A married mum who bit off part of a stranger's ear in a shocking nightclub attack has walked free from court.
The victim had been trying to separate women who were fighting in the toilets at Roxannes in South Shields on May 12 when Jillian Adamson grabbed her.
Newcastle Crown Court heard during the trouble, Adamson, 36, sank her teeth into the victim's flesh.
Prosecutor David Crook told the court: "The complainant describes going into the toilets, seeing her friend being attacked, a lot of pushing, shoving and throwing of punches.
"She describes trying to stop the fight by putting her body between her friend and the two women, trying to separate them.
"The next thing she knew, the defendant grabbed her. They both appear to have slipped at that point and were on the ground.
"There was a struggle between the two of them.
"She describes seeing the defendant move her head towards her and feeling terrible pain to her right ear, a biting sensation. She felt a tear as the ear came away."
The court heard the victim was taken to hospital where a doctor confirmed she had a piece of skin and cartilage missing from the outer rim of her right ear.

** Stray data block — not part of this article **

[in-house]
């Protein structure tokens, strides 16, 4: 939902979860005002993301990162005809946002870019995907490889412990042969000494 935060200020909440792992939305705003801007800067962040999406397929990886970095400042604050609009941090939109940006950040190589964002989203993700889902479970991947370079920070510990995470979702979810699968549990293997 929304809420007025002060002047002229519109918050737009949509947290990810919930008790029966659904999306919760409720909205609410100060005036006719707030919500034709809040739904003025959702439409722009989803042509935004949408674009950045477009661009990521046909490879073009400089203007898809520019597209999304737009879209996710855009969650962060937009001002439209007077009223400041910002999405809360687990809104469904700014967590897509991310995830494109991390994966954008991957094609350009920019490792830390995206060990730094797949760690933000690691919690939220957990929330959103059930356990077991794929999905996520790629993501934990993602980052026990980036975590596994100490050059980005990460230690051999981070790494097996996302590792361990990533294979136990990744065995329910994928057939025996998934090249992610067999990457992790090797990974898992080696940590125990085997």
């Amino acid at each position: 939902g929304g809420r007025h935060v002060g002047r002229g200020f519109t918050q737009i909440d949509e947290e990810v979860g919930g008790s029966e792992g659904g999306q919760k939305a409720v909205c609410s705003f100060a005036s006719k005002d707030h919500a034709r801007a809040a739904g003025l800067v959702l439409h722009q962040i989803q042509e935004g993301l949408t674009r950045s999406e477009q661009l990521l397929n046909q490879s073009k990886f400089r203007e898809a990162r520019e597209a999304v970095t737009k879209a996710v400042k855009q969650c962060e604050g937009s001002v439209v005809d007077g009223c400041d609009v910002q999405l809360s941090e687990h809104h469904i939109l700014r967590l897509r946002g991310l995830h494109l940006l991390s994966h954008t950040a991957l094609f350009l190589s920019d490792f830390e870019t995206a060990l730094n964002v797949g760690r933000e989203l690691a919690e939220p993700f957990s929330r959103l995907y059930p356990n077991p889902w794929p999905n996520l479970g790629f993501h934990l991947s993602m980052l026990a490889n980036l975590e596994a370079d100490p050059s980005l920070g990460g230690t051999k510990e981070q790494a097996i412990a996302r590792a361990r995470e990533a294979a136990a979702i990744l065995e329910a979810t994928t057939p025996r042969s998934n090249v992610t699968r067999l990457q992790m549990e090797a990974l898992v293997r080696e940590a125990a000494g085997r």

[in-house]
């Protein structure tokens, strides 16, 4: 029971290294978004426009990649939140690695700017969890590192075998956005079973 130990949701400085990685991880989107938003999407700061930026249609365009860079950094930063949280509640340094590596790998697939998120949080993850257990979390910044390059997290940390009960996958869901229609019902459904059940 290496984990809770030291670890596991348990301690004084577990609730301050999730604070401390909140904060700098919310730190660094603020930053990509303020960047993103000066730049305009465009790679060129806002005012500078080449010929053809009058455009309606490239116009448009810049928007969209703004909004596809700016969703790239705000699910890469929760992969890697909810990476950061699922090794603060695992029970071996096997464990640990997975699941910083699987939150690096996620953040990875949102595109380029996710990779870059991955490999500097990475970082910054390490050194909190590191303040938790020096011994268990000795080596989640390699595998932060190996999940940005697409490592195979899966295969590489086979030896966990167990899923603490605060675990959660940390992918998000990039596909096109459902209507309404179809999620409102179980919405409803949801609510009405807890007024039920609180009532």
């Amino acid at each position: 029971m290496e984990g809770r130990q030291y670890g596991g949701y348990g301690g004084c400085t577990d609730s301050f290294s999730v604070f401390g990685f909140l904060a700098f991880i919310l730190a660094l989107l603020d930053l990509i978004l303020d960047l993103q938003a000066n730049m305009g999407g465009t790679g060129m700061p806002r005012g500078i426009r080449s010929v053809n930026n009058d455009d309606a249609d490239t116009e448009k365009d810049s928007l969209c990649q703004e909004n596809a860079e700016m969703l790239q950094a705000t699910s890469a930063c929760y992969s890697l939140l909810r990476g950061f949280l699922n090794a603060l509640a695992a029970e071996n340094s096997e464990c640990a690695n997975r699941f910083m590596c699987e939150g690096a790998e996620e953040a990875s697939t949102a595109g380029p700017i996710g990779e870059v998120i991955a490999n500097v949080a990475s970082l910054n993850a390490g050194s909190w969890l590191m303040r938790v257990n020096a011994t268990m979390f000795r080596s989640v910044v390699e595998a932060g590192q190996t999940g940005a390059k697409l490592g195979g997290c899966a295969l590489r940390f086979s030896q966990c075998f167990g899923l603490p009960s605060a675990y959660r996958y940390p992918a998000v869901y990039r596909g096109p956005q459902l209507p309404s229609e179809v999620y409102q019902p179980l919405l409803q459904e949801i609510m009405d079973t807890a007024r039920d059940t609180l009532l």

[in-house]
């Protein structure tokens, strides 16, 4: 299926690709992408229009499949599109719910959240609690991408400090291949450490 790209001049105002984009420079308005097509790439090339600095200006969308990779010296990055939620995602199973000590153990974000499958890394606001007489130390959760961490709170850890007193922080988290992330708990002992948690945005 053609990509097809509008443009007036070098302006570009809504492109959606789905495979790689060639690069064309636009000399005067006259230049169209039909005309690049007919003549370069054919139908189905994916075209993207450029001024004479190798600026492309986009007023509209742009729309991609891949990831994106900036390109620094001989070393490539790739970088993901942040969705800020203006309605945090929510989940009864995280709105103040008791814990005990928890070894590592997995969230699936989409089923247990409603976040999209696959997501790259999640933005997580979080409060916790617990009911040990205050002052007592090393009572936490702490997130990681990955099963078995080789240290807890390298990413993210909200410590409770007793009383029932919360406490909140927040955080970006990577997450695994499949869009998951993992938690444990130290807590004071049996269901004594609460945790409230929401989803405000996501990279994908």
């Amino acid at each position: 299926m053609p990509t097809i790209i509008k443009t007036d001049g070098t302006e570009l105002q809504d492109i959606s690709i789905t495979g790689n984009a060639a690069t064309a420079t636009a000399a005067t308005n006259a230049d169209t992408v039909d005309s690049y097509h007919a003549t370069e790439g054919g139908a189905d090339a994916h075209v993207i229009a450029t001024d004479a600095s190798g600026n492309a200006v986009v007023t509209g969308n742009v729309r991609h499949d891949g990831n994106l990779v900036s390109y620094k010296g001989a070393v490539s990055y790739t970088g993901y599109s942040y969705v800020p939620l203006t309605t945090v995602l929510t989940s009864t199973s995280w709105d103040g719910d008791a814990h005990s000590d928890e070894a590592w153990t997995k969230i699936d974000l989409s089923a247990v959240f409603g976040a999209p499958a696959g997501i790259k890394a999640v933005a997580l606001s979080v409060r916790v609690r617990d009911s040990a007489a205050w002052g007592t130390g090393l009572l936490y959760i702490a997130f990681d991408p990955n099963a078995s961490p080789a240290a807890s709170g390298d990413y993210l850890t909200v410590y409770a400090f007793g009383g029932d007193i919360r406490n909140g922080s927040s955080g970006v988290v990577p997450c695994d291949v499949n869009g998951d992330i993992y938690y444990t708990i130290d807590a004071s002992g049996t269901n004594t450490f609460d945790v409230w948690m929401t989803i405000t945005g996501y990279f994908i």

The victim told police she has been left "embarrassed" by the way her ear now looks and has suffered pain, anxiety and sleepless nights because of what happened.
She said: "My nerves are gone. I don't like being home alone, I am scared in case the woman who attacked me finds out where I live.
"Before the attack I used to like going to South Shields. I am now nervous and uncomfortable when I am there as I am looking for the woman who assaulted me."
The court heard Adamson, of Aydon Road, Sunderland, was arrested at the scene and initially denied biting.
She later pleaded guilty to unlawful wounding.
Judge Robert Spragg sentenced her to 21 months imprisonment, suspended for two years, with rehabilitation requirements and £1,000 compensation.
The judge said: "This has had a significant effect on the complainant. She cannot wear her hair down, she's more nervous in general, less outgoing than she was before, it has affected her sleep, she can't sleep on that side, and she has daily discomfort."
Jane Foley defending, said Adamson had stepped in because her sister, who she is carer for, had got involved in the trouble in the toilets.
Miss Foley said Adamson, who has a history of mental health problems and has suffered family bereavements, had turned to alcohol and amphetamine to cope but is now receiving proper assistance.
Miss Foley added: "She is a mother, she is a wife, she is a carer for her sister.
"She is unlikely to come before the courts again."